Crossing El Camino del Rey, the Most Dangerous Hike in the World

El Caminito del Rey (The King's Little Path), often abbreviated to El Camino del Rey, is a walkway that winds its way along the walls of El Chorro, a gorge in southern Spain near the village of Álora. It is generally considered one of the most dangerous hikes in the world. The construction of the walkway was finished in 1905, and after King Alfonso XIII crossed it in 1921, it became known by its current name. In recent decades, large parts of the concrete resting on steel rails have deteriorated so badly that it has become a life-threatening endeavor to traverse the camino. After several fatal accidents, authorities officially closed the path in 2000. But there are still daring hikers who manage to get around the barriers and make their way across the gorge. The video above shows in impressive detail how dangerous the camino is.

If you feel an inner urge to walk the camino, there are two important things to keep in mind:

  1. It really is insanely dangerous. Matador has some life-saving tips if you want to trek the camino.
  2. If you want to get the true camino experience, you have to hurry up. The walkway will be restored for 9 million euros between 2011 and 2015.

Bonus material: The Cheap Route has a first-person account and some fantastic photos of a camino hike.

By profession, Matthias Rascher teaches English and History at a High School in northern Bavaria, Germany. In his free time he scours the web for good links and posts the best finds on Twitter.

Santiago de Compostela: A View From the Octocopter

Microcoptervideo is a Spanish company that specializes in shooting videos using small remote-control helicopters called "octocopters." (You can see the one used in this video here; and if you want to build one yourself, you can find instructions here.) Since these small helicopters go places where normal cameras can't, these newfangled cameras can offer views that are simply out of this world.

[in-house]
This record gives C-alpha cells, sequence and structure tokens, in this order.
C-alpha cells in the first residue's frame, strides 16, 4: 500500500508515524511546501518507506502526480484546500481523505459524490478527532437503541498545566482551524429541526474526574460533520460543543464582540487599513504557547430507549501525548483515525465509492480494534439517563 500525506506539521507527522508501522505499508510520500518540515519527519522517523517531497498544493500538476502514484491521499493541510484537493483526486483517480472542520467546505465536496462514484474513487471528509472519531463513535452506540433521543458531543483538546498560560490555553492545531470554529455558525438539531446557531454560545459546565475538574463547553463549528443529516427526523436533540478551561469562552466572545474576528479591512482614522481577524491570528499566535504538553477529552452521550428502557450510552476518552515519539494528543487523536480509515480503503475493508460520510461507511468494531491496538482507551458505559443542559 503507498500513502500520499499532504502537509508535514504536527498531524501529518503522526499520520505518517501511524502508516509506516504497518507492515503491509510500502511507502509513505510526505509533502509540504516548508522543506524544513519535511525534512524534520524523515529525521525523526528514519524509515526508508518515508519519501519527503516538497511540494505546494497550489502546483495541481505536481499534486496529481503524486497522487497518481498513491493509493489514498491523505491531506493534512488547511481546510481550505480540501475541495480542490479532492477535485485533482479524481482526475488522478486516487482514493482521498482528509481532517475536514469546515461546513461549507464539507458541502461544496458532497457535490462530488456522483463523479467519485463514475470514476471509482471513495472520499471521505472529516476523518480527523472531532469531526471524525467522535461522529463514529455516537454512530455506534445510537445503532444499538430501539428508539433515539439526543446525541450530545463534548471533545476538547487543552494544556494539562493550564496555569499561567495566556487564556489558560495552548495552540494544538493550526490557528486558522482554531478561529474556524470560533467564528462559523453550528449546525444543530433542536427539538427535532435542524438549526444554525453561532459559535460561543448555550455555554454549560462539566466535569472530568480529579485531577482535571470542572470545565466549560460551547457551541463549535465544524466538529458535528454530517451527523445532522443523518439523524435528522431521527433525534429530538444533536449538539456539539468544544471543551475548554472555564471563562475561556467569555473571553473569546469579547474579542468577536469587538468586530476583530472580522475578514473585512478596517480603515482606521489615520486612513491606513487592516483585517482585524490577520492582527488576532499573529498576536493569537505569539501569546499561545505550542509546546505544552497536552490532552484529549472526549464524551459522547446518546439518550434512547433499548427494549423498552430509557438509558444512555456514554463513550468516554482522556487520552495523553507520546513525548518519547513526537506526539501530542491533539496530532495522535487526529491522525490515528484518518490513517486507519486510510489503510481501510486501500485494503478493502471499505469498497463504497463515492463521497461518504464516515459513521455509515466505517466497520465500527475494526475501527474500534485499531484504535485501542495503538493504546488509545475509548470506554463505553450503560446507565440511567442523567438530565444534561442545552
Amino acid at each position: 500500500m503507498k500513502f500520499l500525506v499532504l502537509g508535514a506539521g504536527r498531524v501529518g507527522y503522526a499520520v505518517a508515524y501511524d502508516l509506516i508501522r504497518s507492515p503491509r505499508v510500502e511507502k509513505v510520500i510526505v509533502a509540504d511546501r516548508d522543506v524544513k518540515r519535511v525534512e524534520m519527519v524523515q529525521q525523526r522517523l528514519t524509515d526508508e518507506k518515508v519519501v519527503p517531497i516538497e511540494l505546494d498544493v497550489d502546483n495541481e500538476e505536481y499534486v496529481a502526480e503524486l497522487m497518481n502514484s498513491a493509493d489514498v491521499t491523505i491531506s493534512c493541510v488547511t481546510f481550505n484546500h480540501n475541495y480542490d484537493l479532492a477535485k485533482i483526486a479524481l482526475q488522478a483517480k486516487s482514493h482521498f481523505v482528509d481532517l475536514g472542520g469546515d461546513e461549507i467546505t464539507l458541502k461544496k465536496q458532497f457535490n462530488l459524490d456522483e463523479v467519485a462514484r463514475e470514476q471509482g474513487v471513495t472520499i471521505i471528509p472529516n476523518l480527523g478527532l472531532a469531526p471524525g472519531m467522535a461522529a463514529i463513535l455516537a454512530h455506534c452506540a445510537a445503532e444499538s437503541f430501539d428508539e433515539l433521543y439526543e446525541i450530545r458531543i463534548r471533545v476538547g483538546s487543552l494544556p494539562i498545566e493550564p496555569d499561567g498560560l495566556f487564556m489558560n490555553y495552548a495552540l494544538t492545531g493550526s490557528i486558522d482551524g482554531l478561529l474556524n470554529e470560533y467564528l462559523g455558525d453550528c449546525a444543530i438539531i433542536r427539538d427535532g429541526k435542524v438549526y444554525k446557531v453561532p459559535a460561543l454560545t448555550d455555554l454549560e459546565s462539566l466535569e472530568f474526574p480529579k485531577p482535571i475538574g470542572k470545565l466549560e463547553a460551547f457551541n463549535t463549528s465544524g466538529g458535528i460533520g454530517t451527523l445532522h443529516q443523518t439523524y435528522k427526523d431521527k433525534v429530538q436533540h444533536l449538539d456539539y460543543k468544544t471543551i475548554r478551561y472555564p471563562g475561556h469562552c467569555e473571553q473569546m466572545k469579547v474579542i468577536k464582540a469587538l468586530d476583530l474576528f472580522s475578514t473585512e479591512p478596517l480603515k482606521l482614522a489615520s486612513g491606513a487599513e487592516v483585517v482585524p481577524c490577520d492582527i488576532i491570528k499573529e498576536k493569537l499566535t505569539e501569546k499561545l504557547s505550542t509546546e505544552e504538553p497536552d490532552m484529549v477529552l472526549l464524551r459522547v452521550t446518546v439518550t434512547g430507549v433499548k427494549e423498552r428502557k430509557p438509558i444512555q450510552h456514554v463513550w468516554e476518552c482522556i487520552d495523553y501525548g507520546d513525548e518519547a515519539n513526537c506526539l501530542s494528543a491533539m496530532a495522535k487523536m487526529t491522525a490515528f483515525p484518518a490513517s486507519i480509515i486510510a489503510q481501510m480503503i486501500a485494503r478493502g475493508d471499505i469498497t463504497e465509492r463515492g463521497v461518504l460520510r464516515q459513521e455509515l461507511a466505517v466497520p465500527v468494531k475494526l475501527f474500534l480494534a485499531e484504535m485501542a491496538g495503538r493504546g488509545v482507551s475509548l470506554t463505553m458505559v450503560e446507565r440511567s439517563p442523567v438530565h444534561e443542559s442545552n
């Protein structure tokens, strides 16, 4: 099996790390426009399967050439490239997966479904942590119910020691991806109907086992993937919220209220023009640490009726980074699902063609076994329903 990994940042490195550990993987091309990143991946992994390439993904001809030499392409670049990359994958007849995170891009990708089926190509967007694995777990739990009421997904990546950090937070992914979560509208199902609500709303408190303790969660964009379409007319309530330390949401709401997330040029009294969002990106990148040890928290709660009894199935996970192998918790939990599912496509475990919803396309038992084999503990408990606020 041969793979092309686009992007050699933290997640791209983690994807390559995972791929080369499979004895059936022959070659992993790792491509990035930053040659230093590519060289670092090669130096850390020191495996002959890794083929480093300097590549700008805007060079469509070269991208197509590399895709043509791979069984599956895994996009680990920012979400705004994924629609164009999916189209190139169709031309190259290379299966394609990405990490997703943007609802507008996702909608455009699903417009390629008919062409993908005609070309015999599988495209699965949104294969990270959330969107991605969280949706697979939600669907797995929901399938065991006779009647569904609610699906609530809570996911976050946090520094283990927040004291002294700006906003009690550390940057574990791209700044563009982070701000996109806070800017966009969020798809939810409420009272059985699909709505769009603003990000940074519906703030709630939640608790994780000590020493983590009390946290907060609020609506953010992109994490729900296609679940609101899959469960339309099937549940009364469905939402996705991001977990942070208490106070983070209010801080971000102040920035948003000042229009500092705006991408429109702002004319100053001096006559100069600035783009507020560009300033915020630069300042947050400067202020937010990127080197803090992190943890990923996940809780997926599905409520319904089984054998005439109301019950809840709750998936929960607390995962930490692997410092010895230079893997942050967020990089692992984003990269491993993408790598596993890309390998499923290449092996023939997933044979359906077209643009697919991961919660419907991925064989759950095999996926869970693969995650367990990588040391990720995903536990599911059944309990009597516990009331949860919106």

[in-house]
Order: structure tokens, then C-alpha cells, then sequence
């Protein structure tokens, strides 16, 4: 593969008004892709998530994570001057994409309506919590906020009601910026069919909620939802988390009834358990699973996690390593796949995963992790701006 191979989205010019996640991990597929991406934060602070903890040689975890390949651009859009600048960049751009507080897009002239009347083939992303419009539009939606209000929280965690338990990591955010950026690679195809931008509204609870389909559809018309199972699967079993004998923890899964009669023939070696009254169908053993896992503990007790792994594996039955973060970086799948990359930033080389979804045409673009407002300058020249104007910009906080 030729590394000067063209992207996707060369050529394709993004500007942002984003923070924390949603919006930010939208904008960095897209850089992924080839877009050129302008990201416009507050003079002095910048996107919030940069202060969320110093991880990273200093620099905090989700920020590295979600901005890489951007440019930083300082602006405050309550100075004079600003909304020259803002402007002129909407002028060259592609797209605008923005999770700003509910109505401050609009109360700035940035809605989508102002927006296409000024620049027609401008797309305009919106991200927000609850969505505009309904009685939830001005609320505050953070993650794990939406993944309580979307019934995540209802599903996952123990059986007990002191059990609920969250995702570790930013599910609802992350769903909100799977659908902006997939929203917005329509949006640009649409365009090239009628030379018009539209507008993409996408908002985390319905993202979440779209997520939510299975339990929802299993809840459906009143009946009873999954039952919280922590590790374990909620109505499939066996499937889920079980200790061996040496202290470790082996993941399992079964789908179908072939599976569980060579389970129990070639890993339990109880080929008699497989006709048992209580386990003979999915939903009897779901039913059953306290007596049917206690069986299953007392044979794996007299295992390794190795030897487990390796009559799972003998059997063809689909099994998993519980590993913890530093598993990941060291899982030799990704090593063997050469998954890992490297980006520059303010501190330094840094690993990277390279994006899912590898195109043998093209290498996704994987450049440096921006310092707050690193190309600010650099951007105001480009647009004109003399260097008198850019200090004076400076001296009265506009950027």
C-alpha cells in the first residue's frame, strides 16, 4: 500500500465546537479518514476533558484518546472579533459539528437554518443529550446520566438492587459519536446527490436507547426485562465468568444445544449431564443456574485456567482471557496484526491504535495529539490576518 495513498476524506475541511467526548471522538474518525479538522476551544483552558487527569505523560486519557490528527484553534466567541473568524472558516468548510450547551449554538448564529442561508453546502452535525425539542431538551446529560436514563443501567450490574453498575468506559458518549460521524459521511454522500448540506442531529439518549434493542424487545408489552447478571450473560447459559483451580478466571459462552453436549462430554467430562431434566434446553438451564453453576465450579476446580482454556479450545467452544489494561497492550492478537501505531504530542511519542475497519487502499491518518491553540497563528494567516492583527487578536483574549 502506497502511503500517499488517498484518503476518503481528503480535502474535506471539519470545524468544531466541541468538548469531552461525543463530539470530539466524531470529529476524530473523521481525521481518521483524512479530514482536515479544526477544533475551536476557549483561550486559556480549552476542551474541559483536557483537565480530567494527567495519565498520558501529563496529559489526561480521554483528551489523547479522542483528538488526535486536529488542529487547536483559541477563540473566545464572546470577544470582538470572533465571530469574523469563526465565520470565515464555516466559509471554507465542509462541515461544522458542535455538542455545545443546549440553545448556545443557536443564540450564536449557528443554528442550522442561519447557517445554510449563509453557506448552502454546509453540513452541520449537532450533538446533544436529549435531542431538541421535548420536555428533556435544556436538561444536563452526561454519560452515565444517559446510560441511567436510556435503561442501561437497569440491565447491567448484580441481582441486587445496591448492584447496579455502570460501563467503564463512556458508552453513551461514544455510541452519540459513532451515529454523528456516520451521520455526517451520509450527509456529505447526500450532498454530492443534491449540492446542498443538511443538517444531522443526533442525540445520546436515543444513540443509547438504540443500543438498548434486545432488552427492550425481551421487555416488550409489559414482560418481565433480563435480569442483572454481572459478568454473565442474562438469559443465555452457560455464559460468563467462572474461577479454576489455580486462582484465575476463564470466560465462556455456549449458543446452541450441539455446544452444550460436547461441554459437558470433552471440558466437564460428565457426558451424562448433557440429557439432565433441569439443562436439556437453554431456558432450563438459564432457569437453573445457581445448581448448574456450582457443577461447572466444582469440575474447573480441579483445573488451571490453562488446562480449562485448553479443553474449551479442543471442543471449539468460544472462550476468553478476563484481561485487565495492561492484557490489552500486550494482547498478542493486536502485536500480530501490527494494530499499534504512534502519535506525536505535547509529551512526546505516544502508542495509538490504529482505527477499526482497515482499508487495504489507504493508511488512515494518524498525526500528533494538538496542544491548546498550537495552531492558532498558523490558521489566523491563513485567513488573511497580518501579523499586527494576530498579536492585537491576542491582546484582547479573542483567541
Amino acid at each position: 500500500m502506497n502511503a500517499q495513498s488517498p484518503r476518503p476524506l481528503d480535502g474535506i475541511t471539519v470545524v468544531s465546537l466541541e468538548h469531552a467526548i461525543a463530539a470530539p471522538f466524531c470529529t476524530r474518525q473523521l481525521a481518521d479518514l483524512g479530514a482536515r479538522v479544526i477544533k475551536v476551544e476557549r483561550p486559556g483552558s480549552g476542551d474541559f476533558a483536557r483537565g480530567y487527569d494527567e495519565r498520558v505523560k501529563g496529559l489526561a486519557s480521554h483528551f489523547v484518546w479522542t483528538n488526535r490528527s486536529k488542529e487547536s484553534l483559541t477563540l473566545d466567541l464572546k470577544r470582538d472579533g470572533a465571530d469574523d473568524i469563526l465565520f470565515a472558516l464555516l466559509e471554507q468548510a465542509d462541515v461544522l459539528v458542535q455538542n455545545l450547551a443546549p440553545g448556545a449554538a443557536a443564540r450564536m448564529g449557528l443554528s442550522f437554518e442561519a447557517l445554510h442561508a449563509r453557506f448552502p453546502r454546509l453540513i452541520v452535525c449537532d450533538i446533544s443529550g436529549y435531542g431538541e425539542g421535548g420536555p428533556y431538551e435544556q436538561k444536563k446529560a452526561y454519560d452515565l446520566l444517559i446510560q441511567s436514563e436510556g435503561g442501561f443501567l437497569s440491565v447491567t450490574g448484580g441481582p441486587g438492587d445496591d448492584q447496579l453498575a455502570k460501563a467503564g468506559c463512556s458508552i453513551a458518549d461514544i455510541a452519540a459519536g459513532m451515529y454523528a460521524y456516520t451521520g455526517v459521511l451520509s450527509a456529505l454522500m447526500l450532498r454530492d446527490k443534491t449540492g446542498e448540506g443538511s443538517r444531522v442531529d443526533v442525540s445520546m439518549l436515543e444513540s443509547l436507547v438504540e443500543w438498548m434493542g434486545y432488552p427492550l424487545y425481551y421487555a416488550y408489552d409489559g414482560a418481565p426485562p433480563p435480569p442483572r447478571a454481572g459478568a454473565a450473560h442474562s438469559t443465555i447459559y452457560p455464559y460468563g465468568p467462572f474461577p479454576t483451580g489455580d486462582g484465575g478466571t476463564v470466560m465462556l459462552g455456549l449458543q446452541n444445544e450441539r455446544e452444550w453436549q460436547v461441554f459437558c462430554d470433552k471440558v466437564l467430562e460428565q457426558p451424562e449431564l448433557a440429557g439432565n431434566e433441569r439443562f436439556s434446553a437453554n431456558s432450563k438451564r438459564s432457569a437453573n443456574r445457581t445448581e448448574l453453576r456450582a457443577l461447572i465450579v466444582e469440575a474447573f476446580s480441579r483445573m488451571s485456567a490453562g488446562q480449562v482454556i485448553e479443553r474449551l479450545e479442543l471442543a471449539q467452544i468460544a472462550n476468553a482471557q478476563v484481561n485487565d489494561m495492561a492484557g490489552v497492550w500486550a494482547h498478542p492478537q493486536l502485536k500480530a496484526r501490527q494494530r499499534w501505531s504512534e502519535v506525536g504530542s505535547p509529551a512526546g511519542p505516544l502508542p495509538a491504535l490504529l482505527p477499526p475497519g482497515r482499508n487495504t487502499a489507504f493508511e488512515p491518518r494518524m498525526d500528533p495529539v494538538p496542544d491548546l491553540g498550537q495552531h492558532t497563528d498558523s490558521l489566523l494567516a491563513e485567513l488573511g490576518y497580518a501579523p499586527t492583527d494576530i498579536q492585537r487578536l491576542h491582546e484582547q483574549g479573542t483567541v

The latest video gives you a tour of the medieval Santiago de Compostela Cathedral located in northern Spain. It starts with beautiful views of the exterior, but the most impressive shots are saved for inside the cathedral, especially when the octocopter soars high above the chamades of the organ, giving us an incredible look at the choir.

Some of these views have been captured as stills and can be seen at Flickr. And don't forget to enjoy some more of those wonderful octocopter videos on this Vimeo page.

By profession, Matthias Rascher teaches English and History at a High School in northern Bavaria, Germany. In his free time he scours the web for good links and posts the best finds on Twitter.

Revisit Havana, the “Paris of the Caribbean,” in the 1930s

This short film showing Havana in the 1930s was shot by André de la Varre, the long-time cameraman and cinematographer for American traveler, photographer and filmmaker Burton Holmes. In those days, Havana was a flourishing and fashionable city dubbed the "Paris of the Caribbean," attracting an ever increasing number of tourists. André de la Varre's film portrays Havana as the "exotic capital of appeal," which pretty much sums up its essence during those days.

Bonus material: A list of all the sights shown in this film can be found here; another short film about Havana in the 1950s hereThis video from late 2008 gives an idea of the sorry state of Havana's city center today. And don't foget to marvel at the wonderful collection of vintage travel films at The Travel Film Archive.

By profession, Matthias Rascher teaches English and History at a High School in northern Bavaria, Germany. In his free time he scours the web for good links and posts the best finds on Twitter.

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